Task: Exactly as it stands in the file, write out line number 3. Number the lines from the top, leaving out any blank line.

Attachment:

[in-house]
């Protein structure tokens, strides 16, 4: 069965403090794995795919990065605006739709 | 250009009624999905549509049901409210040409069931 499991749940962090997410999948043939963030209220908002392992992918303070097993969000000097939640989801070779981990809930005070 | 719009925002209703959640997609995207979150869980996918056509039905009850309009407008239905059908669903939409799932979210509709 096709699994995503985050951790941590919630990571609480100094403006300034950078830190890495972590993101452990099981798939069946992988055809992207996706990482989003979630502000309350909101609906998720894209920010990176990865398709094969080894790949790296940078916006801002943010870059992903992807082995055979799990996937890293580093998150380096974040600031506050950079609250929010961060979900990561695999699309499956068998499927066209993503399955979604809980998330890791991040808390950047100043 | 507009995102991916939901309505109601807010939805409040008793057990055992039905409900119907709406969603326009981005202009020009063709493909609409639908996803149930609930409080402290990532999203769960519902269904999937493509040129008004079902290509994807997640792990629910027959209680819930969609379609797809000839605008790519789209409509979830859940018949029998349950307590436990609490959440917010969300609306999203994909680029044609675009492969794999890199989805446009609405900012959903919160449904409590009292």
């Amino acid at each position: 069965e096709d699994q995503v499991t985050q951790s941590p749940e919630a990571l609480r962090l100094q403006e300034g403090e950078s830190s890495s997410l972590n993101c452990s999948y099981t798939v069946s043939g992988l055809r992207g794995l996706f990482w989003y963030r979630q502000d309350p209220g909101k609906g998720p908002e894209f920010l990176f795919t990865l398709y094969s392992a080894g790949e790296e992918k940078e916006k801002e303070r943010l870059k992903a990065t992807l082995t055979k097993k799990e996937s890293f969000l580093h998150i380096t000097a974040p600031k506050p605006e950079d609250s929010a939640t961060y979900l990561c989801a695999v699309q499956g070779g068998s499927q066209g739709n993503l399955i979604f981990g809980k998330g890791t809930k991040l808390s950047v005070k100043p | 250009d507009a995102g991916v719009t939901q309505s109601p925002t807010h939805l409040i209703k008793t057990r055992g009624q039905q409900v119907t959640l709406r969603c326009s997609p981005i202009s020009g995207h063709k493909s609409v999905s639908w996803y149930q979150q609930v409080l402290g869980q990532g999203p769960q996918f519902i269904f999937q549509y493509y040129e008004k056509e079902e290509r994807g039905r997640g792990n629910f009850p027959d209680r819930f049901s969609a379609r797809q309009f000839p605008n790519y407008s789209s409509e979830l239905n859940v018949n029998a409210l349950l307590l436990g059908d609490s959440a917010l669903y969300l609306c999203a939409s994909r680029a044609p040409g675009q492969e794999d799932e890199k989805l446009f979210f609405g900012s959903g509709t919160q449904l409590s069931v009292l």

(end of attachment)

């Amino acid at each position: 069965e096709d699994q995503v499991t985050q951790s941590p749940e919630a990571l609480r962090l100094q403006e300034g403090e950078s830190s890495s997410l972590n993101c452990s999948y099981t798939v069946s043939g992988l055809r992207g794995l996706f990482w989003y963030r979630q502000d309350p209220g909101k609906g998720p908002e894209f920010l990176f795919t990865l398709y094969s392992a080894g790949e790296e992918k940078e916006k801002e303070r943010l870059k992903a990065t992807l082995t055979k097993k799990e996937s890293f969000l580093h998150i380096t000097a974040p600031k506050p605006e950079d609250s929010a939640t961060y979900l990561c989801a695999v699309q499956g070779g068998s499927q066209g739709n993503l399955i979604f981990g809980k998330g890791t809930k991040l808390s950047v005070k100043p | 250009d507009a995102g991916v719009t939901q309505s109601p925002t807010h939805l409040i209703k008793t057990r055992g009624q039905q409900v119907t959640l709406r969603c326009s997609p981005i202009s020009g995207h063709k493909s609409v999905s639908w996803y149930q979150q609930v409080l402290g869980q990532g999203p769960q996918f519902i269904f999937q549509y493509y040129e008004k056509e079902e290509r994807g039905r997640g792990n629910f009850p027959d209680r819930f049901s969609a379609r797809q309009f000839p605008n790519y407008s789209s409509e979830l239905n859940v018949n029998a409210l349950l307590l436990g059908d609490s959440a917010l669903y969300l609306c999203a939409s994909r680029a044609p040409g675009q492969e794999d799932e890199k989805l446009f979210f609405g900012s959903g509709t919160q449904l409590s069931v009292l």